• Flavanones: Citrus bioflavonoid supplements may contain glycosides of hesperetin (hesperidin), naringenin (naringin), and eriodictyol (eriocitrin). Hesperidin is also available in hesperidin-complex supplements, with daily doses from 500 milligrams (mg) to 2 grams (g).
  • Flavones: Citrus fruit peels and tissues are rich in flavones. Although consumption of these flavones is low, they are found in citrus bioflavonoid complex supplements. Check the labels for recommended dose.
  • Flavonols: The flavonols aglycone, quercetin, and its glycoside rutin are available as dietary supplements without a prescription in the U.S. Citrus bioflavonoid supplements may also contain quercetin or rutin. Check the label for recommended dose.
  • Isoflavones: A 50-milligram soy isoflavone supplement typically includes genistein (genistin; 25 milligrams), daidzein (daidzin; 19 milligrams), and glycitein (glycitin; about 6 milligrams). Smaller amounts of daidzein, genistein, and formononetin are also found in biochanin A-containing supplements (derived from red clover). For recommended dose, check the label.

Drug Interactions

It is important to discuss any supplements you wish to take with your healthcare professional. These compounds can interact with prescription and non-prescription medications, which may result in too little or too much effect of the drugs.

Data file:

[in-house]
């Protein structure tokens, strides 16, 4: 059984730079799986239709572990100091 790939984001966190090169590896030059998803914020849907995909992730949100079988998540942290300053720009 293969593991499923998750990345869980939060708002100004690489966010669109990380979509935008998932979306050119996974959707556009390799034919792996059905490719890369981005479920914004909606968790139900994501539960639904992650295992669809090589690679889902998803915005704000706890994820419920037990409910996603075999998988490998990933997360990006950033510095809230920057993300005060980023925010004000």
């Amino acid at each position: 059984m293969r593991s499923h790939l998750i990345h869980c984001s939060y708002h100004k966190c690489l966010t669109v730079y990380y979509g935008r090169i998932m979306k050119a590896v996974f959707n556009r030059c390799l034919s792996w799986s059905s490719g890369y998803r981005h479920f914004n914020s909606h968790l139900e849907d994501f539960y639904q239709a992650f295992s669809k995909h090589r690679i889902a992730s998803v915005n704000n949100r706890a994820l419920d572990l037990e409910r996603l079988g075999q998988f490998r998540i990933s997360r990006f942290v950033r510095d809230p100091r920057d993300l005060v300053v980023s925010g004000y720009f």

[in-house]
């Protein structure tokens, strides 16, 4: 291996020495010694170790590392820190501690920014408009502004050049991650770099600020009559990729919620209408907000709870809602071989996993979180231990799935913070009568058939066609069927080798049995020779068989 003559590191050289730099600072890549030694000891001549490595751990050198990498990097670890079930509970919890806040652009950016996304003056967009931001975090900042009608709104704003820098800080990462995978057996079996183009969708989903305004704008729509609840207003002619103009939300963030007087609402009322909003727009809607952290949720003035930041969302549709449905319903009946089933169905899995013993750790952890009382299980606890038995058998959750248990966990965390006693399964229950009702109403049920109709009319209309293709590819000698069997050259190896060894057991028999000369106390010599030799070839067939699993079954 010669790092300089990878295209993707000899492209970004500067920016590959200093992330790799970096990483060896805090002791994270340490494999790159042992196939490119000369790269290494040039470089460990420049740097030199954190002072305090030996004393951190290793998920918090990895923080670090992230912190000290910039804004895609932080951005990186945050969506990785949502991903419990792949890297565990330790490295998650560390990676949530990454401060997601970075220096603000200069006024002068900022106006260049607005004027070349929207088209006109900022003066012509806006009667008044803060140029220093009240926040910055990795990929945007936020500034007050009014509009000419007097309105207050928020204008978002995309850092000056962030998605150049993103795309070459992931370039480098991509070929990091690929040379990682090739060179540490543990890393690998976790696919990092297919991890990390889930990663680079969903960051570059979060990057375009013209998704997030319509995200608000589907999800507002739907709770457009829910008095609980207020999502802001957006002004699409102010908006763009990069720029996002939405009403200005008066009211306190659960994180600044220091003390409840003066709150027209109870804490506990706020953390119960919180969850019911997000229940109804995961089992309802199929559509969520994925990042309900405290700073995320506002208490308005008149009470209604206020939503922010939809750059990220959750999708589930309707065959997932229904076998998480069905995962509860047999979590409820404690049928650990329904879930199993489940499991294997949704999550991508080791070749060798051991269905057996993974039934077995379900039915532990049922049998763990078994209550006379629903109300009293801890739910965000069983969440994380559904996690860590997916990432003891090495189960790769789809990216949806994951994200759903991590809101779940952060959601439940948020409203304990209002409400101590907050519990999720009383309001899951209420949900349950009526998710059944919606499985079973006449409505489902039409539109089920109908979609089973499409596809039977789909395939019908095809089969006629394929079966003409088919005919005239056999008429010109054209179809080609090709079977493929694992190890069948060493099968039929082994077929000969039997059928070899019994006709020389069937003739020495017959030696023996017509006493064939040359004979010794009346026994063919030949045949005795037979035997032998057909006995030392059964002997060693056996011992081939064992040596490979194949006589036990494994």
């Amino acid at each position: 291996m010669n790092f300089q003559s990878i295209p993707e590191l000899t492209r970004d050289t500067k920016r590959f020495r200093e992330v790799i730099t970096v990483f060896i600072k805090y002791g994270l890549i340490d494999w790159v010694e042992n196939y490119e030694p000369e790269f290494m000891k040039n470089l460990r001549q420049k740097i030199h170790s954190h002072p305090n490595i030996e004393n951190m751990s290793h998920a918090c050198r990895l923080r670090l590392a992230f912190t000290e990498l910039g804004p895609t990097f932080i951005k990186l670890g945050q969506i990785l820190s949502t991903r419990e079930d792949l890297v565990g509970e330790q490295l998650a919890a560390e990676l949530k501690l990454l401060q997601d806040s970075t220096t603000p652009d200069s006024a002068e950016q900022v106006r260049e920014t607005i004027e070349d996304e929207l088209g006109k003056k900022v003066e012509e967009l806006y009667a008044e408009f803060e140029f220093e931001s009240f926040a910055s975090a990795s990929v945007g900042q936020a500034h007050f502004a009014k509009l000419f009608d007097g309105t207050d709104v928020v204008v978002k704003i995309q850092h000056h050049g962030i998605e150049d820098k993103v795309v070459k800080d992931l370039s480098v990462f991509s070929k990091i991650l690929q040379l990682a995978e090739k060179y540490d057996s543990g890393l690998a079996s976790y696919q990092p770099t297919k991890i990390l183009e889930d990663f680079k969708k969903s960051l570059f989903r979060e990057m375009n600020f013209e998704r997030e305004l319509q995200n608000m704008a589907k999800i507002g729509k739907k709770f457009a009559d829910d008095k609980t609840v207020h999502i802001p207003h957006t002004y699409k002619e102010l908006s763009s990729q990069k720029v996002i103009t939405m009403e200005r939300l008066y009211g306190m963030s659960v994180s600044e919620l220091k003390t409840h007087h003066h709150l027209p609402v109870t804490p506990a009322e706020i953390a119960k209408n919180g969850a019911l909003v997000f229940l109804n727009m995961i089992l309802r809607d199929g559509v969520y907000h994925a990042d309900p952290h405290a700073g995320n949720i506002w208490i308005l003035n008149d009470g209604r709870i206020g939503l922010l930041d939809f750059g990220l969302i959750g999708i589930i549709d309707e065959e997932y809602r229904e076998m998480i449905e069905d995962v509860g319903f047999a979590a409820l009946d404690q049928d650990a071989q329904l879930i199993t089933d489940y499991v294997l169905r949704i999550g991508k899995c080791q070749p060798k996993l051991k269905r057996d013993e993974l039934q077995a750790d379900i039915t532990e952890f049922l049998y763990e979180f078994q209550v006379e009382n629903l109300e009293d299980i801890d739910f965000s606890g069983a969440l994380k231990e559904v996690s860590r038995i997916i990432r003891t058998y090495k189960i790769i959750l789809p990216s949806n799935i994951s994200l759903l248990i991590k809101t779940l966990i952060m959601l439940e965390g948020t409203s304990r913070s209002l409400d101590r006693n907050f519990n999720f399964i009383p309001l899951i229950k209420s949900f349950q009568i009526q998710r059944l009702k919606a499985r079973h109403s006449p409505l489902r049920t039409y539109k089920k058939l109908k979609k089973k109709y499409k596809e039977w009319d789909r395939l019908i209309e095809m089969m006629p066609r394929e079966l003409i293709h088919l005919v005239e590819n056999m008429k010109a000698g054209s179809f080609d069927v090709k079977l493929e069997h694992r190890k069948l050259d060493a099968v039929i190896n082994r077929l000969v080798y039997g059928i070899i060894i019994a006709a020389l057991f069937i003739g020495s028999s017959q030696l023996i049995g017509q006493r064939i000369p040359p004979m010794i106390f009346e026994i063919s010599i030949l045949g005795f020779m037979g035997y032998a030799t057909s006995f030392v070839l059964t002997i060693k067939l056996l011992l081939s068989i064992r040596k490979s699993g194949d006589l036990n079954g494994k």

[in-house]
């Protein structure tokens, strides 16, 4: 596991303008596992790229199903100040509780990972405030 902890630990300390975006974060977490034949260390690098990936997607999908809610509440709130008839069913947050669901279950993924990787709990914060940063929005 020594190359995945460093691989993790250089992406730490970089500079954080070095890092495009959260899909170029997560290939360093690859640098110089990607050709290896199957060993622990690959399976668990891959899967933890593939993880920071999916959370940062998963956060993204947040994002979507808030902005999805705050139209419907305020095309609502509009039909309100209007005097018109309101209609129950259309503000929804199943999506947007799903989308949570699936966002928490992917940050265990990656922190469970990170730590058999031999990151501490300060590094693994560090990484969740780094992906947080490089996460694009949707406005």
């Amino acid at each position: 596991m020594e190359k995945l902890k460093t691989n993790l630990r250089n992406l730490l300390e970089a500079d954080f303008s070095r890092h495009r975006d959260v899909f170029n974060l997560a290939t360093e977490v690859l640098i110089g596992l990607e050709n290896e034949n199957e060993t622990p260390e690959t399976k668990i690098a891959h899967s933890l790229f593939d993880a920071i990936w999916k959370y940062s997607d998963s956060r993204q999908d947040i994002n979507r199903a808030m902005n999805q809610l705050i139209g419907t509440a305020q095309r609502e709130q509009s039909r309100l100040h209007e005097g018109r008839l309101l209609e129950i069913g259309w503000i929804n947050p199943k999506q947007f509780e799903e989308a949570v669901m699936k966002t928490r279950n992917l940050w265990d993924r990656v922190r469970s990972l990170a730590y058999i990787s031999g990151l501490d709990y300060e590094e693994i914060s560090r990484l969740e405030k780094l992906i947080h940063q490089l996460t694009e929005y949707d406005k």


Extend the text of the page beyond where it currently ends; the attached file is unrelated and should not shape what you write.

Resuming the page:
Certain flavonoids impede ATP-binding cassette (ABC) drug transporters including P-glycoprotein. Taking them as supplements or consuming very large amounts of them could increase the toxicity of drugs that are substrates of P-glycoprotein. These drugs include calcium channel blockers, cyclosporin, digoxin, and erythromycin.

Many anthocyanins and anthocyanidins, as well as some flavones, isoflavones, flavonols, and flavanones, have been identified as inhibitors of BRCP-mediated transport. They may interact with drugs like anticancer agents, antibiotics, beta-blockers, and antiarthritics.

Also, certain flavonols, flavanones, flavones, and isoflavones, have been reported to inhibit multidrug resistance protein, which may affect MRP-mediated transport of many anticancer drugs.